A newly published study by microbiologists at the University of Georgia in the USA has discovered that cells of the bacterial pathogen Salmonella are able to survive for much longer than expected in commercial food products with low water activities.
The researchers looked at cookie and cracker snack sandwich products containing a variety of low water activity (<0.40) chocolate-, peanut butter- and cheese-based fillings. These were inoculated with Salmonella cultures isolated from low moisture content foods implicated in foodborne disease outbreaks and then stored at 25oC for up to six months.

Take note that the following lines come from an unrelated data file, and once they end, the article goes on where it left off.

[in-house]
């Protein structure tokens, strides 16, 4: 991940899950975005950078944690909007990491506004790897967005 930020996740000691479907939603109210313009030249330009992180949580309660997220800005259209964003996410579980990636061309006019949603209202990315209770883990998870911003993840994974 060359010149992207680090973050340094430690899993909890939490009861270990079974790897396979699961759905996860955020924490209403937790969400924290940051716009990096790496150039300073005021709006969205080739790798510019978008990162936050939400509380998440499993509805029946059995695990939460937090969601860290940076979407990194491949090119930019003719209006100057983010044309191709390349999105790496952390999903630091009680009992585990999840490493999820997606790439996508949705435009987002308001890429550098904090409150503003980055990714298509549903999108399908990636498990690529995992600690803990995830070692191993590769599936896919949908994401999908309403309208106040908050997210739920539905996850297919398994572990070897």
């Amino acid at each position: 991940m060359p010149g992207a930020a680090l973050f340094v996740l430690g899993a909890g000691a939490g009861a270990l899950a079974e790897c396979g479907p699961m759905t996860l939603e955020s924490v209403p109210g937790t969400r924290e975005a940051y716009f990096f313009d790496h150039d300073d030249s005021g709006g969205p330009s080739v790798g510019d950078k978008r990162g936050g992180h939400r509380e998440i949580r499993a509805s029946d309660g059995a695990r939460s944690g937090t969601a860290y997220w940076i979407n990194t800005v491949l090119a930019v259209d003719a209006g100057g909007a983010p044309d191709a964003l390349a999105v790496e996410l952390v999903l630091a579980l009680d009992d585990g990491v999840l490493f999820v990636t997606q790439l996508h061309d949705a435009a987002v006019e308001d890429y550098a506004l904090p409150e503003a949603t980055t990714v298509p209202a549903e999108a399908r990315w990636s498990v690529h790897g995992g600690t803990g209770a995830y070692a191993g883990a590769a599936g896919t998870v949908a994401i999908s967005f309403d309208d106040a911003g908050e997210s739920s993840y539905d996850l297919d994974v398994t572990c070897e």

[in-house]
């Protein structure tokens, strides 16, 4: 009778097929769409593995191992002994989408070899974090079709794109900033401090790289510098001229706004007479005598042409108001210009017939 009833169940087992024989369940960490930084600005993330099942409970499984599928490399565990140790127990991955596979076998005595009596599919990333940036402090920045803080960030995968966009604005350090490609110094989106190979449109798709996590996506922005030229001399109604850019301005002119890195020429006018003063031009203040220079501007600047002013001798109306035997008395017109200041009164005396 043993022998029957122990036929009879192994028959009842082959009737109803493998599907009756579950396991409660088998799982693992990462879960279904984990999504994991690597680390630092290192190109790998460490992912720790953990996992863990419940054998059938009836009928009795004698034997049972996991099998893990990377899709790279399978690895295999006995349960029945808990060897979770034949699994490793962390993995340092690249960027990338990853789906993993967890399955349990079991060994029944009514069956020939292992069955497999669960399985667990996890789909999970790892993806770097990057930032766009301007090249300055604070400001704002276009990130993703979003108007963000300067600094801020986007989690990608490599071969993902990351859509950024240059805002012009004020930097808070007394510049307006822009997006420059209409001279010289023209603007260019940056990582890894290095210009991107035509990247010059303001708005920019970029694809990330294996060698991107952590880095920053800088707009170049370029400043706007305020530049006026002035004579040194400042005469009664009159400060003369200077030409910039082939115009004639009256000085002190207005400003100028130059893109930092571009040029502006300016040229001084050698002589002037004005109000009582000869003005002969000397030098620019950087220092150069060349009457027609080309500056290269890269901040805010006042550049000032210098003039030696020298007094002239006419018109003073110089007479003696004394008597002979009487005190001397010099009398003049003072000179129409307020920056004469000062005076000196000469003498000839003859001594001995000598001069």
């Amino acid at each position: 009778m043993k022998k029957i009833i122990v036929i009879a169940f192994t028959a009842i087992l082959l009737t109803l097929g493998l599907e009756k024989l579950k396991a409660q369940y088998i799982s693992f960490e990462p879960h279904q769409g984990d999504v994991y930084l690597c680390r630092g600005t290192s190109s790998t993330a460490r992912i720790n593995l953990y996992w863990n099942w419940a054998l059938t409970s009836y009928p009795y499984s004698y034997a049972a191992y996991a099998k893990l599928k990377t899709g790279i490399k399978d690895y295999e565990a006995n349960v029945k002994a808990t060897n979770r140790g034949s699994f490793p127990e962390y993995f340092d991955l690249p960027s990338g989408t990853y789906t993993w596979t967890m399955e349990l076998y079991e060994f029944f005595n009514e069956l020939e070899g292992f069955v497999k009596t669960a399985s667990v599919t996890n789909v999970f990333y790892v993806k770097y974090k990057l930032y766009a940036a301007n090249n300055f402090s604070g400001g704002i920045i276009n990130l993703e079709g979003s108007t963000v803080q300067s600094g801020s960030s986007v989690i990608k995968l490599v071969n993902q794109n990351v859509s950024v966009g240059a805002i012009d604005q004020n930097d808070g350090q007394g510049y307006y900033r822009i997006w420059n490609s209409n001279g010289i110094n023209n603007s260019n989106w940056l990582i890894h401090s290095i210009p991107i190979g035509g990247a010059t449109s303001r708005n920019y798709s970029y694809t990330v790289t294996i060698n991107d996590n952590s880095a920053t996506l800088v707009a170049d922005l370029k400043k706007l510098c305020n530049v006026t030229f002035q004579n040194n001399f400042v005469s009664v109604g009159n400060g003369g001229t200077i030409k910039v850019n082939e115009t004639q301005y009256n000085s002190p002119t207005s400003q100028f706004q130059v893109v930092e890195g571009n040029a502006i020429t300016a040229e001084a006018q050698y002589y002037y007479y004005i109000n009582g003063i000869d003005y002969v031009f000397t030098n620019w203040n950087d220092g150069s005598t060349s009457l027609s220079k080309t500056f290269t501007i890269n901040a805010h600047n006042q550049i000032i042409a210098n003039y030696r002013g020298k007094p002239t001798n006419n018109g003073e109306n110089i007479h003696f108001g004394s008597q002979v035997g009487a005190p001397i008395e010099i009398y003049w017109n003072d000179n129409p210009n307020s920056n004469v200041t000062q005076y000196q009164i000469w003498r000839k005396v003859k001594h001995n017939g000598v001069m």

The bacteria survived longer in cookie sandwiches than cracker sandwiches and viable cells could still be recovered from chocolate and peanut butter crème fillings after six months incubation. According to study leader Professor Emeritus Larry Beuchat, “That was not expected.” Some survival was observed in all the products.
The study’s authors conclude that their results highlight the need to ensure that low moisture ingredients used for fillings in this type of product are not contaminated and that contamination does not occur during manufacture.
The study is published in the Journal of Food Protection and an abstract can be found here.